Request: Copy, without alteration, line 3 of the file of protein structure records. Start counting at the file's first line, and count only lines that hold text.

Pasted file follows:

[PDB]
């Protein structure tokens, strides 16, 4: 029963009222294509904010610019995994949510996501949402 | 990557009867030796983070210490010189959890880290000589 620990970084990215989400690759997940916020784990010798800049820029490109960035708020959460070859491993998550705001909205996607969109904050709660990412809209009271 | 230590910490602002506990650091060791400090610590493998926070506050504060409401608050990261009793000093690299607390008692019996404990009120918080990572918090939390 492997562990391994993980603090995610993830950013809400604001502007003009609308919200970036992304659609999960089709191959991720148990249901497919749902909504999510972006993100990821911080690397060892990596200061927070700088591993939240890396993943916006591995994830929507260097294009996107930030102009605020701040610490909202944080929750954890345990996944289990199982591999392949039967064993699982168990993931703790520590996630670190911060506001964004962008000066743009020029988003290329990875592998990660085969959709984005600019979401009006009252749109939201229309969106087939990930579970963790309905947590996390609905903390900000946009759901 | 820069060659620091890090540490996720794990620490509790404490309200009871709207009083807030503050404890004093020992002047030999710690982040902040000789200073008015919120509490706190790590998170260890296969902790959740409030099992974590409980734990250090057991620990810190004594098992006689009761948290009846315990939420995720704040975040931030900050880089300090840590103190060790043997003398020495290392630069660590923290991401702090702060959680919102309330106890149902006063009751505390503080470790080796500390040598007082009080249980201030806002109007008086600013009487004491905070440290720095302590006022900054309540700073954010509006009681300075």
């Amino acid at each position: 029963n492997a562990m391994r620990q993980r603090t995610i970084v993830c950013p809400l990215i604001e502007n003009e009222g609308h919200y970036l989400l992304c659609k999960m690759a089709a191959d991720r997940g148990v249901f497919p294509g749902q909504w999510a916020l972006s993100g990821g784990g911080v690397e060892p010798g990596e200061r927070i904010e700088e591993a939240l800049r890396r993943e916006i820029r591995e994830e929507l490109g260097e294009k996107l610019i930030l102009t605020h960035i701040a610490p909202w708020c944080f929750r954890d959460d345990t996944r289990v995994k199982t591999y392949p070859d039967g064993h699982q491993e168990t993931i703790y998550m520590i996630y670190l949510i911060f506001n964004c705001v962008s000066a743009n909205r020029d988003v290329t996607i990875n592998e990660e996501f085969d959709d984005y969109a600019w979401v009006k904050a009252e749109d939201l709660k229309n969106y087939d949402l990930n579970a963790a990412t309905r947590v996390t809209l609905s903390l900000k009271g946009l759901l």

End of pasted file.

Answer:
């Amino acid at each position: 029963n492997a562990m391994r620990q993980r603090t995610i970084v993830c950013p809400l990215i604001e502007n003009e009222g609308h919200y970036l989400l992304c659609k999960m690759a089709a191959d991720r997940g148990v249901f497919p294509g749902q909504w999510a916020l972006s993100g990821g784990g911080v690397e060892p010798g990596e200061r927070i904010e700088e591993a939240l800049r890396r993943e916006i820029r591995e994830e929507l490109g260097e294009k996107l610019i930030l102009t605020h960035i701040a610490p909202w708020c944080f929750r954890d959460d345990t996944r289990v995994k199982t591999y392949p070859d039967g064993h699982q491993e168990t993931i703790y998550m520590i996630y670190l949510i911060f506001n964004c705001v962008s000066a743009n909205r020029d988003v290329t996607i990875n592998e990660e996501f085969d959709d984005y969109a600019w979401v009006k904050a009252e749109d939201l709660k229309n969106y087939d949402l990930n579970a963790a990412t309905r947590v996390t809209l609905s903390l900000k009271g946009l759901l």